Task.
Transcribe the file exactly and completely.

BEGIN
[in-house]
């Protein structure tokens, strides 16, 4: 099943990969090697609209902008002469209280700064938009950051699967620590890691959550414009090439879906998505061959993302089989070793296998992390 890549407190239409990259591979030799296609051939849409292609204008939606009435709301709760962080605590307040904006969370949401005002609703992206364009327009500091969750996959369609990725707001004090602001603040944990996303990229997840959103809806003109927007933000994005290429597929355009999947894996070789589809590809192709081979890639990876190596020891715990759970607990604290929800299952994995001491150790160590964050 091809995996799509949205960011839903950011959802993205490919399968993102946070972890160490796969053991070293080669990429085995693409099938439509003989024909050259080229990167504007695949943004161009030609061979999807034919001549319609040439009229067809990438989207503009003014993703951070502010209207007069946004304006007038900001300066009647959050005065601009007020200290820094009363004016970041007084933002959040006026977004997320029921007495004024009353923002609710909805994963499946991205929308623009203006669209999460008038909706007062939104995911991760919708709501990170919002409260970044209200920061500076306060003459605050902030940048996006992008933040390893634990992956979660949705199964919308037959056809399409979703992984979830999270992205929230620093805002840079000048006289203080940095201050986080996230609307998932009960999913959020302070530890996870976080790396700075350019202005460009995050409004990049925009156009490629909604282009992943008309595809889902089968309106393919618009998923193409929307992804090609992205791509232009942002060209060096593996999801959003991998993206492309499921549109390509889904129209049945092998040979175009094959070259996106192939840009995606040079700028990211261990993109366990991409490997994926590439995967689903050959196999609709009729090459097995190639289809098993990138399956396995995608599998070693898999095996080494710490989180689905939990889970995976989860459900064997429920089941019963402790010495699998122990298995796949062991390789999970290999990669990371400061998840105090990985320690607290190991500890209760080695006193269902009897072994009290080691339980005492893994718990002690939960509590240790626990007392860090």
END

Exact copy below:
[in-house]
């Protein structure tokens, strides 16, 4: 099943990969090697609209902008002469209280700064938009950051699967620590890691959550414009090439879906998505061959993302089989070793296998992390 890549407190239409990259591979030799296609051939849409292609204008939606009435709301709760962080605590307040904006969370949401005002609703992206364009327009500091969750996959369609990725707001004090602001603040944990996303990229997840959103809806003109927007933000994005290429597929355009999947894996070789589809590809192709081979890639990876190596020891715990759970607990604290929800299952994995001491150790160590964050 091809995996799509949205960011839903950011959802993205490919399968993102946070972890160490796969053991070293080669990429085995693409099938439509003989024909050259080229990167504007695949943004161009030609061979999807034919001549319609040439009229067809990438989207503009003014993703951070502010209207007069946004304006007038900001300066009647959050005065601009007020200290820094009363004016970041007084933002959040006026977004997320029921007495004024009353923002609710909805994963499946991205929308623009203006669209999460008038909706007062939104995911991760919708709501990170919002409260970044209200920061500076306060003459605050902030940048996006992008933040390893634990992956979660949705199964919308037959056809399409979703992984979830999270992205929230620093805002840079000048006289203080940095201050986080996230609307998932009960999913959020302070530890996870976080790396700075350019202005460009995050409004990049925009156009490629909604282009992943008309595809889902089968309106393919618009998923193409929307992804090609992205791509232009942002060209060096593996999801959003991998993206492309499921549109390509889904129209049945092998040979175009094959070259996106192939840009995606040079700028990211261990993109366990991409490997994926590439995967689903050959196999609709009729090459097995190639289809098993990138399956396995995608599998070693898999095996080494710490989180689905939990889970995976989860459900064997429920089941019963402790010495699998122990298995796949062991390789999970290999990669990371400061998840105090990985320690607290190991500890209760080695006193269902009897072994009290080691339980005492893994718990002690939960509590240790626990007392860090």